Studies of propene conversion over H-ZSM-5 demonstrate the importance of propene as an intermediate in methanol-to-hydrocarbons chemistry

Hawkins, A. P. , Zachariou, A., Parker, S. F., Collier, P., Howe, R. F. and Lennon, D. (2021) Studies of propene conversion over H-ZSM-5 demonstrate the importance of propene as an intermediate in methanol-to-hydrocarbons chemistry. Catalysis Science and Technology, 11(8), pp. 2924-2938. (doi: 10.1039/D1CY00048A)

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To investigate its role as an intermediate in methanol-to-hydrocarbons (MTH) chemistry, the reaction of propene over H-ZSM-5 zeolite at temperatures of 473, 573 and 673 K is studied over a period of 6 hours and the post-reaction catalysts examined by inelastic neutron scattering and ancillary analytical techniques. Low temperatures favour production of gasoline-range alkanes and alkenes, whilst the product distribution shifts to a primarily aromatic product stream as reaction temperature increases, with cyclopentadienyl intermediates from the aromatic formation process being detected spectroscopically in the reacted catalysts. The 473 K reaction deactivates the zeolite due to pore blockage from the growth of large, branched oligomer chains but coke build-up at higher temperatures is minimal and primarily consists of pure carbon. No evidence of immobilised poly-methylated aromatic species is observed at any temperature. A scheme for the full propene reaction series is proposed that involves a dual-cycle hydrocarbon pool mechanism like that found in MTH chemistry and supporting propene’s role as an intermediate in that process. Minor differences in the product distribution of the propene-only reactions compared to classical MTH chemistry are identified due to the lack of a significant methylation reaction pathway that results in a more restricted range of substituted products.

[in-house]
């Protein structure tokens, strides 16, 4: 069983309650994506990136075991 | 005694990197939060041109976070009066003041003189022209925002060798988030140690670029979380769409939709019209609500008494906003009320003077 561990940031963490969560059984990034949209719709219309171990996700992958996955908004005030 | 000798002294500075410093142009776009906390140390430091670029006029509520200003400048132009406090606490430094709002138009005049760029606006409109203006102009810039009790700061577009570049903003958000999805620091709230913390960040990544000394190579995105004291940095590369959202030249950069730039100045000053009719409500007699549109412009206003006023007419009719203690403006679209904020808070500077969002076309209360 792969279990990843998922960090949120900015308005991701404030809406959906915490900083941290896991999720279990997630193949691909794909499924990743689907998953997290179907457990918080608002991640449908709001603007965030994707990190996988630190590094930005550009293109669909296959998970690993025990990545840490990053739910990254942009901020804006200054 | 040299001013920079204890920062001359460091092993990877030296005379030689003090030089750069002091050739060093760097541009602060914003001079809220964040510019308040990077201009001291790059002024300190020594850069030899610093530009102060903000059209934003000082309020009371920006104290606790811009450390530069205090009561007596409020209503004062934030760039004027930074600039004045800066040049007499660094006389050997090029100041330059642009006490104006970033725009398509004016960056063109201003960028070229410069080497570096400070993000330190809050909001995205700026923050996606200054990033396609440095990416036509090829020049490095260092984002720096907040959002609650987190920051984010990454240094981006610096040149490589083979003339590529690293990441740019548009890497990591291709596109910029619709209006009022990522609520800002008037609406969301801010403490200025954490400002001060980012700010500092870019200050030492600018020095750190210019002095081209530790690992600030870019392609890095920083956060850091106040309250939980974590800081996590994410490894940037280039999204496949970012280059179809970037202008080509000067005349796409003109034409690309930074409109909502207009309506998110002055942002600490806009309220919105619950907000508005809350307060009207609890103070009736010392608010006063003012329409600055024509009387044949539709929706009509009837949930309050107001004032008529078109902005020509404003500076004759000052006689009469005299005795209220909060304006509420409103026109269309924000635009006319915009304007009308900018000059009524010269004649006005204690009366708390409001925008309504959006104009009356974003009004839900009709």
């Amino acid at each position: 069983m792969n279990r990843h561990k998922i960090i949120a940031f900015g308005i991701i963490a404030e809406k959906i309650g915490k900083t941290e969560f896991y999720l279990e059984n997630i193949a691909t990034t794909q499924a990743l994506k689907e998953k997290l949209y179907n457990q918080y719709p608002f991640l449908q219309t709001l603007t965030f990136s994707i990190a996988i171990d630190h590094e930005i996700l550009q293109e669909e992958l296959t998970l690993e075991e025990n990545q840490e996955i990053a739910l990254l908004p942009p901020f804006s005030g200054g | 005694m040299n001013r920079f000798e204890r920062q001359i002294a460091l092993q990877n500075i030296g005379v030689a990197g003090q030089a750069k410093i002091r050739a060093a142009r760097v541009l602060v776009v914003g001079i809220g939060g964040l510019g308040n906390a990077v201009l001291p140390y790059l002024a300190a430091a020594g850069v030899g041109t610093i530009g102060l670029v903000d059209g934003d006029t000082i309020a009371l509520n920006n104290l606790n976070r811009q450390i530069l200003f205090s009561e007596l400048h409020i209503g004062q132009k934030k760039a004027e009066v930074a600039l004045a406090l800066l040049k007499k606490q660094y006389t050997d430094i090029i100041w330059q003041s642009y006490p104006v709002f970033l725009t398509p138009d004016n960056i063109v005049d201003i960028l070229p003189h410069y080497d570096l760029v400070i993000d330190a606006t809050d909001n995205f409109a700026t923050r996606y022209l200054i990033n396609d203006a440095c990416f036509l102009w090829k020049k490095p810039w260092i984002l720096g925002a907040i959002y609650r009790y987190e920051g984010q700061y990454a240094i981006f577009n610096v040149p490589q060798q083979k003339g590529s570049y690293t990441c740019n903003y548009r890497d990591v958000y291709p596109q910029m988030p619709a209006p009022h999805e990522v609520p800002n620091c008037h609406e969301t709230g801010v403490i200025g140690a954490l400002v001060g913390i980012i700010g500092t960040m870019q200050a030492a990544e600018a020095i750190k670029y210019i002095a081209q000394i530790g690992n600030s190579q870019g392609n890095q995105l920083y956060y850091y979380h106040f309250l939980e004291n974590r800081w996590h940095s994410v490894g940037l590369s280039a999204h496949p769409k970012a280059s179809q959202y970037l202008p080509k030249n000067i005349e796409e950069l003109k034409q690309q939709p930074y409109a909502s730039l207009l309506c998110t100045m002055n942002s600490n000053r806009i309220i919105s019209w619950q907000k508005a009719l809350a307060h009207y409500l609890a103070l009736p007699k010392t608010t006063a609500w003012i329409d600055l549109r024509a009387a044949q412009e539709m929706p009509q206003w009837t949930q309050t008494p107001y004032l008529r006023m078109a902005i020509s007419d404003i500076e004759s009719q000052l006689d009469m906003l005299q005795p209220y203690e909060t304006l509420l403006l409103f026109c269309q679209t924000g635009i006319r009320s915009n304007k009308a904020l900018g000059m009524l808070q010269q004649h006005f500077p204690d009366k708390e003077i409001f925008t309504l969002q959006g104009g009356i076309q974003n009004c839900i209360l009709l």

Item Type:Articles
Additional Information:Johnson Matthey plc. is thanked for supplying the ZSM-5 zeolite and for financial support through the provision of industrial CASE studentships in partnership with the EPSRC (APH (EP/P510506/1), AZ (EP/N509176/1)). The resources and support provided by the UK Catalysis Hub via membership of the UK Catalysis Hubconsortium and funded by EPSRC grants EP/R026815/1 and EP/R026939/1 are gratefully acknowledged.
Glasgow Author(s) Enlighten ID:Zachariou, Miss Andrea and Lennon, Professor David and Hawkins, Alexander
Creator Roles:
Hawkins, A.Investigation, Methodology, Visualization, Writing – original draft
Zachariou, A.Investigation, Methodology
Lennon, D.Conceptualization, Funding acquisition, Project administration, Supervision, Writing – review and editing
Authors: Hawkins, A. P., Zachariou, A., Parker, S. F., Collier, P., Howe, R. F., and Lennon, D.
College/School:College of Science and Engineering > School of Chemistry
Journal Name:Catalysis Science and Technology
Publisher:Royal Society of Chemistry
ISSN (Online):2044-4761
Published Online:01 March 2021
Copyright Holders:Copyright © 2021 Royal Society of Chemistry
First Published:First published in Catalysis Science and Technology 11(8): 2924-2938
Publisher Policy:Reproduced under a Creative Commons License

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Project CodeAward NoProject NamePrincipal InvestigatorFunder's NameFunder RefLead Dept
172233Anderson ICASE 2015 (Selex)Heather LambieEngineering and Physical Sciences Research Council (EPSRC)IND CASE EP/N509176/1S&E - Academic & Student Administration